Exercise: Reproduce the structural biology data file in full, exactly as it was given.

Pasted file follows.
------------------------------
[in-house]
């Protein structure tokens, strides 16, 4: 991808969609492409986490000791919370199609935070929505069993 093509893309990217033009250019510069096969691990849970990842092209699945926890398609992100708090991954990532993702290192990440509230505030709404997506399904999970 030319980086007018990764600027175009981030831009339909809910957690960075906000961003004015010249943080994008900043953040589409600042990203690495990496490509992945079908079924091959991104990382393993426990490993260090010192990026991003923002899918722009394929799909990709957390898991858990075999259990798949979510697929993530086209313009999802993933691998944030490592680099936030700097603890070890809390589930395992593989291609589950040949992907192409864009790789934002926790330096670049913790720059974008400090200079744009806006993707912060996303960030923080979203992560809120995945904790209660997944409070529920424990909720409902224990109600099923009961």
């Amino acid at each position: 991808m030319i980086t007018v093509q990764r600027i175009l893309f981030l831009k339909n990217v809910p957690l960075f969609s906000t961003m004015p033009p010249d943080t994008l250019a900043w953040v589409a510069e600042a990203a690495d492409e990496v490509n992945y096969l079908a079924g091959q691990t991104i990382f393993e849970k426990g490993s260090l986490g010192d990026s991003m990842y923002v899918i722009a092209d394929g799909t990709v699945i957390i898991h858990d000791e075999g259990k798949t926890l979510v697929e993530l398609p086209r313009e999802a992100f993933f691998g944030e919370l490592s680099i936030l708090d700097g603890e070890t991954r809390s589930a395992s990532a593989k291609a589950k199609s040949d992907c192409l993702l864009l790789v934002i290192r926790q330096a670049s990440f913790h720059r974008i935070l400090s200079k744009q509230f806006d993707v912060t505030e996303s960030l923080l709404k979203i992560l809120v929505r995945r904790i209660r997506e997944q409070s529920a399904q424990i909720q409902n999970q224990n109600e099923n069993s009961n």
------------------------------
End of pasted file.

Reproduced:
[in-house]
């Protein structure tokens, strides 16, 4: 991808969609492409986490000791919370199609935070929505069993 093509893309990217033009250019510069096969691990849970990842092209699945926890398609992100708090991954990532993702290192990440509230505030709404997506399904999970 030319980086007018990764600027175009981030831009339909809910957690960075906000961003004015010249943080994008900043953040589409600042990203690495990496490509992945079908079924091959991104990382393993426990490993260090010192990026991003923002899918722009394929799909990709957390898991858990075999259990798949979510697929993530086209313009999802993933691998944030490592680099936030700097603890070890809390589930395992593989291609589950040949992907192409864009790789934002926790330096670049913790720059974008400090200079744009806006993707912060996303960030923080979203992560809120995945904790209660997944409070529920424990909720409902224990109600099923009961």
């Amino acid at each position: 991808m030319i980086t007018v093509q990764r600027i175009l893309f981030l831009k339909n990217v809910p957690l960075f969609s906000t961003m004015p033009p010249d943080t994008l250019a900043w953040v589409a510069e600042a990203a690495d492409e990496v490509n992945y096969l079908a079924g091959q691990t991104i990382f393993e849970k426990g490993s260090l986490g010192d990026s991003m990842y923002v899918i722009a092209d394929g799909t990709v699945i957390i898991h858990d000791e075999g259990k798949t926890l979510v697929e993530l398609p086209r313009e999802a992100f993933f691998g944030e919370l490592s680099i936030l708090d700097g603890e070890t991954r809390s589930a395992s990532a593989k291609a589950k199609s040949d992907c192409l993702l864009l790789v934002i290192r926790q330096a670049s990440f913790h720059r974008i935070l400090s200079k744009q509230f806006d993707v912060t505030e996303s960030l923080l709404k979203i992560l809120v929505r995945r904790i209660r997506e997944q409070s529920a399904q424990i909720q409902n999970q224990n109600e099923n069993s009961n």